April 8, 2005
By Jonathan Butcher
Some opponents of school choice would have you believe
otherwise, but the vast majority of parents want only what's best
for their children.
They don't question the dedication of public-school teachers.
They don't want to shut down the public schools. They don't seek to
create an entitlement for the well heeled.
Ask Gov. Mark Sanford of South Carolina. Legislation that he
strongly supports, the aptly named "Put Parents in Charge Act," is
designed to help parents in his state give their children the best
chance possible at a good education. If that can come from public
schools, terrific. But why not give parents
more options? They want bang for their educational buck, and
they want results in the classroom.
These parents have come to realize that the education crisis
plaguing South Carolina and many other states has nothing to do
with federal or local funding.
The federal government spends more on education -- and gets less
for it -- than ever before. Per-student spending in the United
States has doubled in constant dollars since 1971, from $3,931 then
to $7,524 now. The federal contribution to education spending has
doubled in just the last eight years. In fact, the federal
government has doled out so much money for education that last year
a congressional committee found more than $6 billion of it sitting
in state coffers. Federal aid flows in such abundance that some
states haven't even been able to spend it in the two years they've
Yet, despite all this spending, student achievement since the
1970s has remained flat or fallen in every category. Today, 68
percent of America's fourth-graders score at basic or
below-basic levels on national assessments in mathematics (which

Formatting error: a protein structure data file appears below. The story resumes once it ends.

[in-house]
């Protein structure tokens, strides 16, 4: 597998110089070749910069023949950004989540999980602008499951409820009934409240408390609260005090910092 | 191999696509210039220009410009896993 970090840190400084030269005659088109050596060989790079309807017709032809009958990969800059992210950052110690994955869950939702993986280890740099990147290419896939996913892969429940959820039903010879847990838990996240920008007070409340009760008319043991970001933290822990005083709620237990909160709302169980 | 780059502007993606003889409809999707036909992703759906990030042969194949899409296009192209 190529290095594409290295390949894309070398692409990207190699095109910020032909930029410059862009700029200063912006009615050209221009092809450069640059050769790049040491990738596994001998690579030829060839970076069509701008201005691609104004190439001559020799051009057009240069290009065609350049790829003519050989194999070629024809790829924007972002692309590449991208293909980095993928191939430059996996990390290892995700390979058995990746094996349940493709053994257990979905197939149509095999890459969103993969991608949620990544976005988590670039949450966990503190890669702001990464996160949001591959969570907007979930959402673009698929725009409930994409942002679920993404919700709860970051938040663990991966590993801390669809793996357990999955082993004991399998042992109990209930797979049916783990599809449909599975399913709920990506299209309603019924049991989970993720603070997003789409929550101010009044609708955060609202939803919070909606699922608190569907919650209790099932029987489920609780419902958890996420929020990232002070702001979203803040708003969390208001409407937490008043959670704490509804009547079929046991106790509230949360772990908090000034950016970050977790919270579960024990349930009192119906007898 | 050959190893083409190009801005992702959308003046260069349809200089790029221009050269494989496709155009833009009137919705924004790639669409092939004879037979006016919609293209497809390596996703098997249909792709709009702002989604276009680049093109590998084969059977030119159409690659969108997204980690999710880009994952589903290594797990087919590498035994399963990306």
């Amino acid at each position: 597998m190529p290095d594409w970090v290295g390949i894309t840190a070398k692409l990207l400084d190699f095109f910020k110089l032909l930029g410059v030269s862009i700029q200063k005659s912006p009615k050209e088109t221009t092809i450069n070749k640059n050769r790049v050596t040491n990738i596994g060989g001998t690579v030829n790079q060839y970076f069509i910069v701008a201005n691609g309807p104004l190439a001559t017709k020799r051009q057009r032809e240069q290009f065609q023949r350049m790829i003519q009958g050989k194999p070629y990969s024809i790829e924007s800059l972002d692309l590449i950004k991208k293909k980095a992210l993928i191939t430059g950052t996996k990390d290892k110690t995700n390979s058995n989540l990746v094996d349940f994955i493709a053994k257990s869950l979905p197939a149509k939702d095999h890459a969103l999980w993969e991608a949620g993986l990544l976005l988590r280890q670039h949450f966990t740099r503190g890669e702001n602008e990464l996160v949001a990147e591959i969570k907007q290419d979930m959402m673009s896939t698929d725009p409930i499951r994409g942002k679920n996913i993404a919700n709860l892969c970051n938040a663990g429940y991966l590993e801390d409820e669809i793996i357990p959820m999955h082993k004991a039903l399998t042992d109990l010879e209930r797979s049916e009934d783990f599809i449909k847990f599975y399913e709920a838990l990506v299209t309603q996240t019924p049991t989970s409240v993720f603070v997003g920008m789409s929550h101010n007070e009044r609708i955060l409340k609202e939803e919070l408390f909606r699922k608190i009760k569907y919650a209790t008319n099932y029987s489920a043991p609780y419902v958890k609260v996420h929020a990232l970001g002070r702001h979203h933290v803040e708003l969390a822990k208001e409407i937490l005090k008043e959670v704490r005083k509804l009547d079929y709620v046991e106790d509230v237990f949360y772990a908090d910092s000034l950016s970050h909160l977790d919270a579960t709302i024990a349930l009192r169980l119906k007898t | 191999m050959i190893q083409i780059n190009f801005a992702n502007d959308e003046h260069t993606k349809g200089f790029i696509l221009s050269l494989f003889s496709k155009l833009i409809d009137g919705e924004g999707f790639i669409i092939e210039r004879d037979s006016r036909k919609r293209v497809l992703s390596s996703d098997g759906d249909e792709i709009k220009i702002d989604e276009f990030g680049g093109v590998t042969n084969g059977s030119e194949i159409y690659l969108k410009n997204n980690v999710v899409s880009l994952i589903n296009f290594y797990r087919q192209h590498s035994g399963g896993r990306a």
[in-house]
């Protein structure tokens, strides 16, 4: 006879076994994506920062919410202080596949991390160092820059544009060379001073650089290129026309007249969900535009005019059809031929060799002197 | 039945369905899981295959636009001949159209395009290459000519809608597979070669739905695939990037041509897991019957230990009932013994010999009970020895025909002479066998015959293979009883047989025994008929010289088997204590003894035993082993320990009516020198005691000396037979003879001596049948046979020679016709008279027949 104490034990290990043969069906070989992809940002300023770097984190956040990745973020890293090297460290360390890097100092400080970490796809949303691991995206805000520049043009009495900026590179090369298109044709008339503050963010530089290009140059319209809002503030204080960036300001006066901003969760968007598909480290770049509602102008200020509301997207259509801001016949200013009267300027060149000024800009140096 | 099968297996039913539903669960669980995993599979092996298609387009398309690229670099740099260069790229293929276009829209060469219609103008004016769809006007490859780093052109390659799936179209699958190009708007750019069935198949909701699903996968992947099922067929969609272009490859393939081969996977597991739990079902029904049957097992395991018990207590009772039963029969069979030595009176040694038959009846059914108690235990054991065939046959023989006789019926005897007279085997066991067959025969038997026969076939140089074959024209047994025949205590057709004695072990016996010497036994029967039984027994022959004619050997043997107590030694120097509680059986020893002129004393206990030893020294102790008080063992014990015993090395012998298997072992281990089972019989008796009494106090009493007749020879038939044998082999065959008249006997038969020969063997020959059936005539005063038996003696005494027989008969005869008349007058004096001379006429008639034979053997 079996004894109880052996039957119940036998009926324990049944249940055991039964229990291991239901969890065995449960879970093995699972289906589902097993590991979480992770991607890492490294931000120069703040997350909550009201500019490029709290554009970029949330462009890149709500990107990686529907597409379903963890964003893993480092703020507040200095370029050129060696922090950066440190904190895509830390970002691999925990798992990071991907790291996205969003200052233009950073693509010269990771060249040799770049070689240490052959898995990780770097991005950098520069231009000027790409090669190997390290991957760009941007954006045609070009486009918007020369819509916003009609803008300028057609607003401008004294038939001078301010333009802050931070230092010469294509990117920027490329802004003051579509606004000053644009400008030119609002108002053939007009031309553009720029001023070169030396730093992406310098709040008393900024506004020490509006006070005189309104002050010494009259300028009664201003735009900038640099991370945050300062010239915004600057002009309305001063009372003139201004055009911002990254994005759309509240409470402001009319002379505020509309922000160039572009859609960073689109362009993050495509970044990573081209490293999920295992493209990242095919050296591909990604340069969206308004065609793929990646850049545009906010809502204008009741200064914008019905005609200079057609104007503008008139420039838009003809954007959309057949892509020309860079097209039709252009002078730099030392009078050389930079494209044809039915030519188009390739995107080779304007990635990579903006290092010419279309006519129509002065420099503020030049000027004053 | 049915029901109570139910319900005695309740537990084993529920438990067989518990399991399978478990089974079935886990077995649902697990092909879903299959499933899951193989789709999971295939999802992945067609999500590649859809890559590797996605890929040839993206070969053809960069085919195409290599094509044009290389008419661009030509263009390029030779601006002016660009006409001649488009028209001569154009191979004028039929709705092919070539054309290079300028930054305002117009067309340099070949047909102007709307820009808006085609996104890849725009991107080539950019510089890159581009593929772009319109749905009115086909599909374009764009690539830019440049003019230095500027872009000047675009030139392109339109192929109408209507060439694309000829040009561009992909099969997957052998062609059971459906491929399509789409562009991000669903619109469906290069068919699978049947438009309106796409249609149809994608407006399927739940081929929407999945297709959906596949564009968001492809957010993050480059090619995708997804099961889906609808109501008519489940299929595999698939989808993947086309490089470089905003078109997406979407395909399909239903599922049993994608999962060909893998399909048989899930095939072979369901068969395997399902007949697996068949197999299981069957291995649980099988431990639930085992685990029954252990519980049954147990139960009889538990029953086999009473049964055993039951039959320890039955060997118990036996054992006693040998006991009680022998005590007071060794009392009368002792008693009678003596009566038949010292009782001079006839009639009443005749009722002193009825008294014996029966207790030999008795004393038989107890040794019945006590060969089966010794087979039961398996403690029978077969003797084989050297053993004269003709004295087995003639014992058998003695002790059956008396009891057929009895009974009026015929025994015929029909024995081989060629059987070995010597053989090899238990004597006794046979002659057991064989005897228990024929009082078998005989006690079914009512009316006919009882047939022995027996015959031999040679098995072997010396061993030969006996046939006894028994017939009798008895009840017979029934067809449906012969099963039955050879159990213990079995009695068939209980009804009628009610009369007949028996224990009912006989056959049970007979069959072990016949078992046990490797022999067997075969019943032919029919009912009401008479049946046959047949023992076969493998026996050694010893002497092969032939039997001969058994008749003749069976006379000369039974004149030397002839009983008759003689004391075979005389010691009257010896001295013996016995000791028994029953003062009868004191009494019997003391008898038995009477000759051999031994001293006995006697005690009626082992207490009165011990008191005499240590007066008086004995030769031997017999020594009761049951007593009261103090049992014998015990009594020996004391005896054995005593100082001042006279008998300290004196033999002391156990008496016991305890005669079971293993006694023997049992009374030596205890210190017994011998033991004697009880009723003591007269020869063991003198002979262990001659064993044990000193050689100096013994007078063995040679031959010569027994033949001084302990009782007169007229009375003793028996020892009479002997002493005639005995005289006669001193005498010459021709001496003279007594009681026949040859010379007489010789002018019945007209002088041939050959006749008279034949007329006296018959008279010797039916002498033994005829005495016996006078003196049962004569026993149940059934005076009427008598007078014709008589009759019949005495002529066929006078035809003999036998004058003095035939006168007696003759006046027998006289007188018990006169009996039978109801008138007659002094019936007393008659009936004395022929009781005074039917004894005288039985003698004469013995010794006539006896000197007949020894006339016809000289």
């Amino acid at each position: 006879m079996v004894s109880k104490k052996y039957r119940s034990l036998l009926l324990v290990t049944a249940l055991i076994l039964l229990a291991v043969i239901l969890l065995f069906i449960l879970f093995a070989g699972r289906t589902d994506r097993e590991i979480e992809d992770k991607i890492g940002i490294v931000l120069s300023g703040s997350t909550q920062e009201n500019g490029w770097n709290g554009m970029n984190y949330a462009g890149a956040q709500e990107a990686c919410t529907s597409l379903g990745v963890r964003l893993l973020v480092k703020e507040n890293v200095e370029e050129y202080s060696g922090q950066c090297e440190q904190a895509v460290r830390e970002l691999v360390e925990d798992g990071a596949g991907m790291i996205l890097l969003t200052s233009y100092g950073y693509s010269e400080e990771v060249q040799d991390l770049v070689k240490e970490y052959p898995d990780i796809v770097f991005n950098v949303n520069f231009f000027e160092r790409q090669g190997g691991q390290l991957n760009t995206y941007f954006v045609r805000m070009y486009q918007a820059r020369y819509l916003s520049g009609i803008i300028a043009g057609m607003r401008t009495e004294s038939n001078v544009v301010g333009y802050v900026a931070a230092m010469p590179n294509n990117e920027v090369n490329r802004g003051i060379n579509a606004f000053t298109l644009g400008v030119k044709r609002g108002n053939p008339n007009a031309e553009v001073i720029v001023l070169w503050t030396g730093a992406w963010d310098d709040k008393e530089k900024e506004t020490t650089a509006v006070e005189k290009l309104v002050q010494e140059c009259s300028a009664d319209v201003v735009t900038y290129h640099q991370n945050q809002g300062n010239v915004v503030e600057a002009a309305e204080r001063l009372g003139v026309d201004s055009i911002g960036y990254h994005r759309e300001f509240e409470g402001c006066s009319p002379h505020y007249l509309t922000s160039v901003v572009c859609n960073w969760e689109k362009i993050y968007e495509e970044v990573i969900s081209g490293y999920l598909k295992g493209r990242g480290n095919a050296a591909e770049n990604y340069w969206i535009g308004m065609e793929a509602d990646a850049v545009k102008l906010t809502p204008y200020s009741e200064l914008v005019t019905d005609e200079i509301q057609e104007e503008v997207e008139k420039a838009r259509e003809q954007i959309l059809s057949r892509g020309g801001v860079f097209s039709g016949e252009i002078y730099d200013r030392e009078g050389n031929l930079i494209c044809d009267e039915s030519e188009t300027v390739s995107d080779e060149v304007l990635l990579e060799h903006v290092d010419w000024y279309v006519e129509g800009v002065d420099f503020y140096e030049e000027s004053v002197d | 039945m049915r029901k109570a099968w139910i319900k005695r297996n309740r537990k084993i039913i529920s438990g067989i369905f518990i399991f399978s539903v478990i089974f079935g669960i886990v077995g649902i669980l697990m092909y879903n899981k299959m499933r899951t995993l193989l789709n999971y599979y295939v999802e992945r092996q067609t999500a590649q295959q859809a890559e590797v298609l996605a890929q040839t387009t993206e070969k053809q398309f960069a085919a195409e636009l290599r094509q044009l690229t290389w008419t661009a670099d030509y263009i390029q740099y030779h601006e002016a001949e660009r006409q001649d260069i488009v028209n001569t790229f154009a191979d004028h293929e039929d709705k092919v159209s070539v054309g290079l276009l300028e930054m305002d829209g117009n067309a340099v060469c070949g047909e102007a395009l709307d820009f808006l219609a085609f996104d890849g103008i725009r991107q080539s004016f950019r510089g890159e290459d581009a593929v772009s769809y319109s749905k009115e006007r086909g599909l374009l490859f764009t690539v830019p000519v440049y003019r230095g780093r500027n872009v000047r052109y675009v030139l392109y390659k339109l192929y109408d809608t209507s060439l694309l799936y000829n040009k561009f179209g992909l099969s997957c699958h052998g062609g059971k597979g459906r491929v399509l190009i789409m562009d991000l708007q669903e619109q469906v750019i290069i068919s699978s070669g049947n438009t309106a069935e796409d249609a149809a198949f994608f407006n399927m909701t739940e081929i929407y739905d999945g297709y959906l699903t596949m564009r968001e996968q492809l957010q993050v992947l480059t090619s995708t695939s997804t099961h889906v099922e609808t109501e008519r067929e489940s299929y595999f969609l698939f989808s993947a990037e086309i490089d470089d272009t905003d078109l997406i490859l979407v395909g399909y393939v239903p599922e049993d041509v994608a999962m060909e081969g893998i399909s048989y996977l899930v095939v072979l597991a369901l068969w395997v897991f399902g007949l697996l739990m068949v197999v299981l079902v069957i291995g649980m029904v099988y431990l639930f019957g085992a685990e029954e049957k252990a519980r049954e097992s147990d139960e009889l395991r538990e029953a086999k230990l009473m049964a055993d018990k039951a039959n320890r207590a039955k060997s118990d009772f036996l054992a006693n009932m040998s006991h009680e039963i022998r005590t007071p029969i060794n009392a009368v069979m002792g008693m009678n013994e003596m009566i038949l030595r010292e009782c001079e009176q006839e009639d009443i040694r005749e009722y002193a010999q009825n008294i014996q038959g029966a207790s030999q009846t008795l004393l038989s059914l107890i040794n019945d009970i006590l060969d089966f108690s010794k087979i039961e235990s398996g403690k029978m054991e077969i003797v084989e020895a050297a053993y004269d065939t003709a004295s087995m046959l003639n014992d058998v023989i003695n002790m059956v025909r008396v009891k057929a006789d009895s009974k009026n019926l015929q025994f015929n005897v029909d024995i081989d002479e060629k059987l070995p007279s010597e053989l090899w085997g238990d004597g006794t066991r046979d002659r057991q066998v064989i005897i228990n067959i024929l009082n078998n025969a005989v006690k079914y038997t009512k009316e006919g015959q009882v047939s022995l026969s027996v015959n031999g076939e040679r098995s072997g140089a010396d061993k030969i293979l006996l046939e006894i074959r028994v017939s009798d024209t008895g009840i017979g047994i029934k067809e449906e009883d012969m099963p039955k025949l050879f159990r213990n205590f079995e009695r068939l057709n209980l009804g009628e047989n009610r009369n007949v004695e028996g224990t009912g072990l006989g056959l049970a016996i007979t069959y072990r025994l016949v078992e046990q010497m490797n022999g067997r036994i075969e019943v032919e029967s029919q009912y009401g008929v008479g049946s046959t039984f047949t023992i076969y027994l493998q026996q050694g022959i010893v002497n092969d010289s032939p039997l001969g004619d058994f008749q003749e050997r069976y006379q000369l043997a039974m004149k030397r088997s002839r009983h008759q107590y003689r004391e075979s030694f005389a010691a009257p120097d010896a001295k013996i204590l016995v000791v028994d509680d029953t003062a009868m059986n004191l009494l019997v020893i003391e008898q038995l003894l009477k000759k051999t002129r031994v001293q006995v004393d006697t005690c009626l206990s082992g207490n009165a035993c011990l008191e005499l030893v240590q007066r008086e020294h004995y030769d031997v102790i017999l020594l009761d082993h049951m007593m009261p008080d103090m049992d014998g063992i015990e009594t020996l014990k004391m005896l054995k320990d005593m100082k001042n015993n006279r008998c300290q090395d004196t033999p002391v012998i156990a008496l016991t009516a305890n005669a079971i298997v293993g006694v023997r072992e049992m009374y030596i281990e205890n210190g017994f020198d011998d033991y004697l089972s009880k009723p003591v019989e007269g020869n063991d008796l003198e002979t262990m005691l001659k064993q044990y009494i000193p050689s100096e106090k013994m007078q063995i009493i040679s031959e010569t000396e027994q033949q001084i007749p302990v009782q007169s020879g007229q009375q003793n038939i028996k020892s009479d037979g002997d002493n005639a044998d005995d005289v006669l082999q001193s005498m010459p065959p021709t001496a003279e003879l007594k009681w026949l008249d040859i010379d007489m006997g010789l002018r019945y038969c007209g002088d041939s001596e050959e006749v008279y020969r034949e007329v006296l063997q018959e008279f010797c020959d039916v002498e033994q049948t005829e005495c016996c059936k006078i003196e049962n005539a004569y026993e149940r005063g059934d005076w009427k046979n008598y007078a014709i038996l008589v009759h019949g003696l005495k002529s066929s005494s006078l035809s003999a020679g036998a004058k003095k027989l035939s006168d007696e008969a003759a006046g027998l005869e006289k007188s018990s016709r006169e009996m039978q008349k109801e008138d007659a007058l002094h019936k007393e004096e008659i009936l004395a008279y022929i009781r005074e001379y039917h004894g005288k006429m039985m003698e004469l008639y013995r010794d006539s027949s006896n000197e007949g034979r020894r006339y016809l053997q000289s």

means they have partial or no mastery over grade-level material),
and 71 percent of eighth-graders score at these levels.
In South Carolina, it's even worse. Per-student
spending has increased significantly in constant dollars since
1960, from $1,300 then to more than $7,000 now. Yet, in 2003,
according to the American Legislative Exchange Council, South
Carolina ranked 24th out of the 26 states, plus the
District of Columbia, where the SAT is the dominant
Nearly 70 percent of the state's fourth-graders and
73 percent of eighth-graders score at or below basic levels in
mathematics. Only one-fourth of the eighth-graders are considered
to be proficient in math, which means they've demonstrated
competent knowledge of the material. In reading, again, just one in
four fourth- and eighth-graders reach the proficient level.
One would think such numbers would lead concerned citizens to
welcome change. Instead, many of the state's editorial writers have
delivered an inexplicable defense of the static, stumbling status
Gov. Sanford and the sponsors of the legislation have set out a
sensible plan. They're calling for tuition tax credits, which
merely allow parents who see a better option for their children in
private schools to pay the tuition, then deduct part of it from
their taxes. Their plan also calls for tax credits for donations to
Such programs are wiser investments than much current
educational spending because they result in increased achievement
by both the students who transfer to other schools and by those who
remain in their public schools. That's right. According to research
from universities such as Harvard and Stanford and a bevy of think
tanks, including The Heritage Foundation and the Manhattan
Institute, not only do students in choice programs improve at a
faster pace than their peers after transferring, but students at
nearby public schools show improvement as well.
Experts attribute improvement in public schools to reforms those
schools adopt to make their programs more attractive to families
empowered by choice programs. Competition, to use the language of
business, causes improvement. This is why one Harvard researcher
suggests that school-choice programs could be a "tide that lifts
Choice programs, such as the one Gov. Sanford supports, are not
indictments of public school teachers, but they are challenges to
the system. After all, it's the students we should defend, not a
Jonathan Butcher is a researcher in education at The Heritage
Foundation (heritage.org), a Washington-based public policy
Some opponents of school choice would have you believe otherwise, but the vast majority of parents want only what's best for their children.
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